“Actually, yes – there is,” she said.

“Tell me what it’s like – color, size, texture.  Where does it attach, to your body and to his?”

“It is kind of grey, and thick,” she answered.  “It comes out of his throat and connects to my stomach.”

“Ok.  Now, Megan, I’d like you to imagine cutting that connection, just for a moment – to see what it would be like.  Can you do that?”

She nodded, but with a pained look on her face.  “It doesn’t feel good,” she said.

“Yes, I expected that,” I said.  “That’s why it was only for a moment.  That connection has been there a long time and it’s been very important to you, especially when you were little.  You’re not ready to break it permanently yet.  For one thing, you don’t have any replacement for it.”

Megan nodded, relieved.

“So now Megan,” I continued, “go inside of yourself and ask, ‘What do I want, what do I really need from my father?”  And when you know the answer, tell me.”

I waited as she turned inward.

“I need his support and his advice,” she said, “even though he does annoy me sometimes, telling me what to do, things I already know.”

“Ok,” I said.  “And that support and advice – what does that do for you?  How does that help you?”

She thought a moment.  “It helps me feel safe and secure,” she said, nodding to herself.  “Protected.”

“Good.”  I paused for a moment, then continued.  “I’d like you to turn to your right [I already knew Megan thought of her future as being on her right] and begin forming an image in your mind, an image of the you you are becoming, perhaps a few years from now – older, wiser, having learned things that you don’t know yet, more developed, experienced in life.  See how capable she is, how strong.  The difficulties, the issues that you are struggling with, she has resolved.”

I could see from her expression that Megan was enjoying this part.  “Walk all around her; see her from all sides,” I said.  “Now step into her, be her, for a moment, looking out with her eyes.  Look back at yourself, your 18-year-old self.  Do you see, do you feel how she loves you, cares for you?  Wants to help you, nurture and protect you, keep you safe?”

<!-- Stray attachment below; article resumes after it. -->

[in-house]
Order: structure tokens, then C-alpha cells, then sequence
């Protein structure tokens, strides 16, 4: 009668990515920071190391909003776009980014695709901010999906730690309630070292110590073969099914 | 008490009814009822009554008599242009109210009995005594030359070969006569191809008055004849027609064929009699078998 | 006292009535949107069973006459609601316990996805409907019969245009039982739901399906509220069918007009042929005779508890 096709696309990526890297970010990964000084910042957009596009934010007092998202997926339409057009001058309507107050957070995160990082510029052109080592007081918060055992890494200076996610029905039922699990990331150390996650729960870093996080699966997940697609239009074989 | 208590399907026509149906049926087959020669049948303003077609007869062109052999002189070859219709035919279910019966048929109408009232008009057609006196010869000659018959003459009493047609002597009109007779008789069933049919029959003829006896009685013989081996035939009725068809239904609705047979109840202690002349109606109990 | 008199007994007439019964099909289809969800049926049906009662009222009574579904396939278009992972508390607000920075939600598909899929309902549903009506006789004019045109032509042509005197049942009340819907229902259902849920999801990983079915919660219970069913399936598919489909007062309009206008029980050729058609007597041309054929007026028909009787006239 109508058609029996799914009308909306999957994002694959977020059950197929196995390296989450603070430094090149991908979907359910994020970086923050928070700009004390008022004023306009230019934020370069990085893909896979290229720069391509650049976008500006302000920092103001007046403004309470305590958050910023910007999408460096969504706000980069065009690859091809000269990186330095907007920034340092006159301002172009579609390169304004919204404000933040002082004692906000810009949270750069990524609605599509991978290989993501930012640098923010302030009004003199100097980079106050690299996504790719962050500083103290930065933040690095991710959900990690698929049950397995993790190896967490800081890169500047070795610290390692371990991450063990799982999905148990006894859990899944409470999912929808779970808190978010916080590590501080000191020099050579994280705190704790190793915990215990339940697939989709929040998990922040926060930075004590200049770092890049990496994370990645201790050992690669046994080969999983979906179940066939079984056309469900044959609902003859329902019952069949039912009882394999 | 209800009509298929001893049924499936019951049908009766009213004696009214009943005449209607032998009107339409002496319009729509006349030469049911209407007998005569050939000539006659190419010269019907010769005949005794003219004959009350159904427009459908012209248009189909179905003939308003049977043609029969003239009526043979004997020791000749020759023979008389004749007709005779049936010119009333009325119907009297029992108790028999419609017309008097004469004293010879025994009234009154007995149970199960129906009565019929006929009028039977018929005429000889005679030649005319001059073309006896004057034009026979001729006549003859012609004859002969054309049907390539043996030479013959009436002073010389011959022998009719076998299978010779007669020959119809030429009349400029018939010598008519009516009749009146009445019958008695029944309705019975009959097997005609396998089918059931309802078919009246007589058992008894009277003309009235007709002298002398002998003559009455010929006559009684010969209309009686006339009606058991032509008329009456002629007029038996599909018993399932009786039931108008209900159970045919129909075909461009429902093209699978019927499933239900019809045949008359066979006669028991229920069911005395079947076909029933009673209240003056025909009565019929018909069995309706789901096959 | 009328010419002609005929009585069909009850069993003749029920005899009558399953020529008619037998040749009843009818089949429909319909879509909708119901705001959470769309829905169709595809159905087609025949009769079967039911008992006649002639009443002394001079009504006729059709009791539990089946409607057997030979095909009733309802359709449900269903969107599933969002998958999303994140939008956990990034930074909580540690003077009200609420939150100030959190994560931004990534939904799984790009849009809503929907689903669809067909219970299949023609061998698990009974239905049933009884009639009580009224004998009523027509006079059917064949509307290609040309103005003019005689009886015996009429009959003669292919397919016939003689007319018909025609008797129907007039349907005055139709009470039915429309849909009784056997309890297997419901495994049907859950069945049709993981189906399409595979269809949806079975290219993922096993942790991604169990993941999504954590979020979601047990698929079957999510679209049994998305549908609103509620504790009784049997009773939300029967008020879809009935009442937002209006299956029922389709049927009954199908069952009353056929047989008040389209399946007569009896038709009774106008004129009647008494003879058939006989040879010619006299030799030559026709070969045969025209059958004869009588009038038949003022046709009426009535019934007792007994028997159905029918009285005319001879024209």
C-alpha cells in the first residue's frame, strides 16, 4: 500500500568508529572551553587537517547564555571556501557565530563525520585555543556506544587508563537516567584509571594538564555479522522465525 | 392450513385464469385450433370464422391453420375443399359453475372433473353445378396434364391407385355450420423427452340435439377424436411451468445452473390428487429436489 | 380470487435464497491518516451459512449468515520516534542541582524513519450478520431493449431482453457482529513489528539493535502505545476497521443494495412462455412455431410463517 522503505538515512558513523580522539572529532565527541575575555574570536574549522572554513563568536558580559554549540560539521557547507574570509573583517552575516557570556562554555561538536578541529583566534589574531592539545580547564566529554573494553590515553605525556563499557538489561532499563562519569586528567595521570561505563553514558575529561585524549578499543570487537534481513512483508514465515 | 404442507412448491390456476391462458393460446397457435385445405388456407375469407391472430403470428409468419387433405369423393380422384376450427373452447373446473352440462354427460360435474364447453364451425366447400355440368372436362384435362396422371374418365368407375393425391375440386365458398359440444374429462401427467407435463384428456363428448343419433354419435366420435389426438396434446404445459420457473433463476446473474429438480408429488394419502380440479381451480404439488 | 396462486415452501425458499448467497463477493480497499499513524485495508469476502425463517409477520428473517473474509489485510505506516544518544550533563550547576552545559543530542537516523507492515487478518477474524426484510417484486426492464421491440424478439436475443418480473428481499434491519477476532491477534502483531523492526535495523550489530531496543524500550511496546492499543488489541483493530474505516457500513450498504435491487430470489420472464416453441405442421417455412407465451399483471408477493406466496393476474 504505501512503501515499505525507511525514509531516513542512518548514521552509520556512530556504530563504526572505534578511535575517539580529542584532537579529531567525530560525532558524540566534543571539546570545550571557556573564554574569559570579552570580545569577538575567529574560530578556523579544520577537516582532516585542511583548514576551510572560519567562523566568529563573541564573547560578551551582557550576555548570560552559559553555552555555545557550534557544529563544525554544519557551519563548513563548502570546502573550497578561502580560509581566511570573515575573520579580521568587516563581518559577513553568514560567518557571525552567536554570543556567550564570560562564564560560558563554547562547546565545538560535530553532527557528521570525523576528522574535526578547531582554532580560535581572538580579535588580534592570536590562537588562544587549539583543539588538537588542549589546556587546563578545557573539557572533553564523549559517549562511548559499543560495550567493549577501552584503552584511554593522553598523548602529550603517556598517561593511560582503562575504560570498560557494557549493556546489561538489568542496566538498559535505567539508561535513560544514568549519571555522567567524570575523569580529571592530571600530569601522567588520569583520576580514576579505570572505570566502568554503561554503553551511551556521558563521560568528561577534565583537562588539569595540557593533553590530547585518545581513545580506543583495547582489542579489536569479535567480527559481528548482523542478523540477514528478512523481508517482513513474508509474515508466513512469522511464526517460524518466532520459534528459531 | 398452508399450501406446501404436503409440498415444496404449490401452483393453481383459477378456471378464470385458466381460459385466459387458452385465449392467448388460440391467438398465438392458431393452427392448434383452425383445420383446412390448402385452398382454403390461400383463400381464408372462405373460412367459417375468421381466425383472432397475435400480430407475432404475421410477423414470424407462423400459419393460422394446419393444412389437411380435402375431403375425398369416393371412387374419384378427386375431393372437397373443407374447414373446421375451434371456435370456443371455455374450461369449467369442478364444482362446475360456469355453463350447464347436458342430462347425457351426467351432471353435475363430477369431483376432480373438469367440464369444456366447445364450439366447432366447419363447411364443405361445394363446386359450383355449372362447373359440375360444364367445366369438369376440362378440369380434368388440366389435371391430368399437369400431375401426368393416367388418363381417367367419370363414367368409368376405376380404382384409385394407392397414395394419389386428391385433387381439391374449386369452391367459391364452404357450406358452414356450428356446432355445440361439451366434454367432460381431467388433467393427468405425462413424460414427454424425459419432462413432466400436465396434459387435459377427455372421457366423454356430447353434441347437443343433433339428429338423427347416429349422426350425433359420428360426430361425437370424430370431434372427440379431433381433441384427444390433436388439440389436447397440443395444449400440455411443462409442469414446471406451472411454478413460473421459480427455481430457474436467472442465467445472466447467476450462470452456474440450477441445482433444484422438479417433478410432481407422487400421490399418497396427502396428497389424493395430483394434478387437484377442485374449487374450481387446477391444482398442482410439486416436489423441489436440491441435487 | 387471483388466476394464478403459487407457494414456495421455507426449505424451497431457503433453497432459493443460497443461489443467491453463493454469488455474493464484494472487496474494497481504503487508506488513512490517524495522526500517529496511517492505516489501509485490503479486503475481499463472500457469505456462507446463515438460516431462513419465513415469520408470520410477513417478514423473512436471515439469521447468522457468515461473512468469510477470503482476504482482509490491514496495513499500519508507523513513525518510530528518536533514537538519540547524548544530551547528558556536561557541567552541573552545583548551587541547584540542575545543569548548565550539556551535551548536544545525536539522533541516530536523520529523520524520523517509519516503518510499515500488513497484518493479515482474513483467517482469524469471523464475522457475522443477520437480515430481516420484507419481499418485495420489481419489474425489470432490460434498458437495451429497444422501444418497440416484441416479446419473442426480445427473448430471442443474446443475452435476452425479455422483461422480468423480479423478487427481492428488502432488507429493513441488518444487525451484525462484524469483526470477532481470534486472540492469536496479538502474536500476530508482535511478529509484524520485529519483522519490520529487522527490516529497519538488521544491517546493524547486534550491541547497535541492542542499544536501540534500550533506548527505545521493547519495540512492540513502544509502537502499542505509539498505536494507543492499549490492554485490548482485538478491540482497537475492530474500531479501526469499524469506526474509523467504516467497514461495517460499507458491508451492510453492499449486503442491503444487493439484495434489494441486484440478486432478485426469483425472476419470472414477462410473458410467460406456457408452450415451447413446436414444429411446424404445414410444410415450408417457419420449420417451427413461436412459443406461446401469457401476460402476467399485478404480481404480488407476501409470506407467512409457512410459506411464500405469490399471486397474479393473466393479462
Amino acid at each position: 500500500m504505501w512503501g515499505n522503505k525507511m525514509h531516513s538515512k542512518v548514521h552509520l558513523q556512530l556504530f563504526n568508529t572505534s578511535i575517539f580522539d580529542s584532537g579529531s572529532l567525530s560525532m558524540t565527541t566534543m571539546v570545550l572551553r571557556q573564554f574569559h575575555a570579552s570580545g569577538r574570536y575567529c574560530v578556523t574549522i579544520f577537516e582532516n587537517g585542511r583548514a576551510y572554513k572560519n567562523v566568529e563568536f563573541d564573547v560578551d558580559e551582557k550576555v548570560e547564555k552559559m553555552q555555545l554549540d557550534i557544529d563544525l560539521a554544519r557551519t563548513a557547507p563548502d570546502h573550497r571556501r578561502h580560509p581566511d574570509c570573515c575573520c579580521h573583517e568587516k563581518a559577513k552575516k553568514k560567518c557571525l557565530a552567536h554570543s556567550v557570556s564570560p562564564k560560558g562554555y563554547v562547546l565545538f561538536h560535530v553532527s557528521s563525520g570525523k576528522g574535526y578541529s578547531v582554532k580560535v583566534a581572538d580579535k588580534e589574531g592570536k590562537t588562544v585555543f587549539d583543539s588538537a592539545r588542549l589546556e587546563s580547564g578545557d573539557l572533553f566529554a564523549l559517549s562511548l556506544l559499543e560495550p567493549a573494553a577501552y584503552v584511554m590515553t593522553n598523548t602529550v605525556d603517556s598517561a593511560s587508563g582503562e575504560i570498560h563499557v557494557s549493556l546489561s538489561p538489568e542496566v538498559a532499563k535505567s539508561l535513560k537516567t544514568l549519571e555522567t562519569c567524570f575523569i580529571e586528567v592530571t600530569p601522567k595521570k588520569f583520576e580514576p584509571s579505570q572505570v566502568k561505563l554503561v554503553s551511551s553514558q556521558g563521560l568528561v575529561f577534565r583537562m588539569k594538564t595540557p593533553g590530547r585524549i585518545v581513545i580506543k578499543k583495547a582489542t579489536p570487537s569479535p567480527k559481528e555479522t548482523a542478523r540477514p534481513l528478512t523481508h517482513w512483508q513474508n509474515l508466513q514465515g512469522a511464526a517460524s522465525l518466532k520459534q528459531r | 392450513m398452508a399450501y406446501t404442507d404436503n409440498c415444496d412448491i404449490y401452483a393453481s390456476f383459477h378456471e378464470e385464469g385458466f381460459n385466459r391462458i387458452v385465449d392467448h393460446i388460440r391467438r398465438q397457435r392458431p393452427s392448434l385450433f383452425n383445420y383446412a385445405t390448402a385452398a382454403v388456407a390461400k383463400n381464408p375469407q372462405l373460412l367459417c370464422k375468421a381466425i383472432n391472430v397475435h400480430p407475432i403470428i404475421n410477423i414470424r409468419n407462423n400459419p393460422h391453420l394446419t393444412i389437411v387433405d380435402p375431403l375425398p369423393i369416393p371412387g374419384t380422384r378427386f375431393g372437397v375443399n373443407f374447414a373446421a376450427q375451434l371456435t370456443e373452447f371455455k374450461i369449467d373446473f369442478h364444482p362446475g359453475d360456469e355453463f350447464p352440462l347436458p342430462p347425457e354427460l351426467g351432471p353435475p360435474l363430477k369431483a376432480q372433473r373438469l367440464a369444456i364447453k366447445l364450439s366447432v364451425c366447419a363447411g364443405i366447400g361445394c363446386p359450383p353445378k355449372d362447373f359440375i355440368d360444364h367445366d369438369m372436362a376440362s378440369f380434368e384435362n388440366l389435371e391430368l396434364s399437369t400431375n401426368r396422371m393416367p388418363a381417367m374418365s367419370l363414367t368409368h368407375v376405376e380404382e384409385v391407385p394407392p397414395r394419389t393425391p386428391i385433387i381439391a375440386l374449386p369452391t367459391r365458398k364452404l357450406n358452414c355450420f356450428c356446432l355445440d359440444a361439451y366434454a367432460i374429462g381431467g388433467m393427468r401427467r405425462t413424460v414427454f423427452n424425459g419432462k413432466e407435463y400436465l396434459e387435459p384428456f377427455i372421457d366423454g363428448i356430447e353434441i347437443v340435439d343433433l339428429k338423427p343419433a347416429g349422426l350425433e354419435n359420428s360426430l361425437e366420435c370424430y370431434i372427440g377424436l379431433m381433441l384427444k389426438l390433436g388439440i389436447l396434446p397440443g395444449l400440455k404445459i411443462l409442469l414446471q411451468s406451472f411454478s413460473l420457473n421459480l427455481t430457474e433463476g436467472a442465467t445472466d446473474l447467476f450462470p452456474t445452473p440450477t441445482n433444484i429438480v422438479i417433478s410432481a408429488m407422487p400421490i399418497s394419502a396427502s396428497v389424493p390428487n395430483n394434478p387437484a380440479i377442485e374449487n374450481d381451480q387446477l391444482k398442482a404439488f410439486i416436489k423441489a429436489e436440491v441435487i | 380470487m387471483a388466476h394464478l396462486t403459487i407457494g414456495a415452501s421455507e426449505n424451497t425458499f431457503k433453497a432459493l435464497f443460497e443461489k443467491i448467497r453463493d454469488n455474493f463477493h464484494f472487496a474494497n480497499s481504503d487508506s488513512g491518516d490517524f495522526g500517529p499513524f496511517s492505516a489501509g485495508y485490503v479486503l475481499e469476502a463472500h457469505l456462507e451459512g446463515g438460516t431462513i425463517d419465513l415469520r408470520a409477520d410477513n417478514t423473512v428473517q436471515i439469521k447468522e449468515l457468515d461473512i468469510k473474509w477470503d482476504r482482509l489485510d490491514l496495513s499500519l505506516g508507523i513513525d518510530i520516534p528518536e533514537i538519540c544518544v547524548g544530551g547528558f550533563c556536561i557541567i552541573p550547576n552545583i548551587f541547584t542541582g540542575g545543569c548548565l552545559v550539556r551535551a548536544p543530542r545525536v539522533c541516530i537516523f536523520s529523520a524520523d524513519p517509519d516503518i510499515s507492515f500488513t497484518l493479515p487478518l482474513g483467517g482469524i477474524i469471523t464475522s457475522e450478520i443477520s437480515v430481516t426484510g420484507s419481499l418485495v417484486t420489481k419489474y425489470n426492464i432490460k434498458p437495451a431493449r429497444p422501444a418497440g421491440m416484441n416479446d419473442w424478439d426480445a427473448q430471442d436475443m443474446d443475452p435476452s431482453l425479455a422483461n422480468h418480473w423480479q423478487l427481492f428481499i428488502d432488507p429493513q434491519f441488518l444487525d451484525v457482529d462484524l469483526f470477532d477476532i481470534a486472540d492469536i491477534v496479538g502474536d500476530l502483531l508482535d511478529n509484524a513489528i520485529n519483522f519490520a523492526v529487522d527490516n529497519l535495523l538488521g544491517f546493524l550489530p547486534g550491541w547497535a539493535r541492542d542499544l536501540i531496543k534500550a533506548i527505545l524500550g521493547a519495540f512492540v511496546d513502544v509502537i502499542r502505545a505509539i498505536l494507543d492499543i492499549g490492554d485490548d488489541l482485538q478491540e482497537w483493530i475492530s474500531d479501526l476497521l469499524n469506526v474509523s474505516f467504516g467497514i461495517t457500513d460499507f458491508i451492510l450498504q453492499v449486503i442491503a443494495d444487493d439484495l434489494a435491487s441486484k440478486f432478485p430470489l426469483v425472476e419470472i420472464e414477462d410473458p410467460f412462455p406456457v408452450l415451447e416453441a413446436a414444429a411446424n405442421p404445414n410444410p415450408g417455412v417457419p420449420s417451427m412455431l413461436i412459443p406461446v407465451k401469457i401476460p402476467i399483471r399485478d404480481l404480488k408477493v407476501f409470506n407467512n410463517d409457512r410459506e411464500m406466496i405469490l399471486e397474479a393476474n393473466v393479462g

Megan nodded.

“Now step back, viewing her once more from the outside.”

The rest of the process was straightforward.  I had Megan turn to her father and quickly sever the connection, this time for real, and quickly reconnect it to her older self.  This time she was ready, and she felt good about it, ecstatic, even.  And the connection ended up being heart-to-heart instead of throat-to-stomach as it had been with her father.

We did not forget Megan’s father and his severed connection.  I pointed out to her that he could do the same thing she had done, reconnecting to himself.  He and she would of course continue to love, respect, and count on one another.  She imagined him doing this, gaining a fuller sense of himself.  “In a way,” she said, “I feel like I can be closer to him now, on a different basis.”

I had her step into and become her older self once more, looking back at the connection and to her younger self.  Then as she came back into the 18-year-old Megan, she brought with her some of the resourcefulness of her older self.

Lastly, I asked Megan to imagine several future situations – meeting new people, resolving difficulties, finding she could now rely on her new, resourceful self and her new “mentor”.

This “Reconnecting with Self” process helps us build a healthy ability to stand on our own feet.  This in no way means having to be alone.  We learn to meet and relate to others as equals, relating in mutual respect rather in the old, restrictive, dependent ways.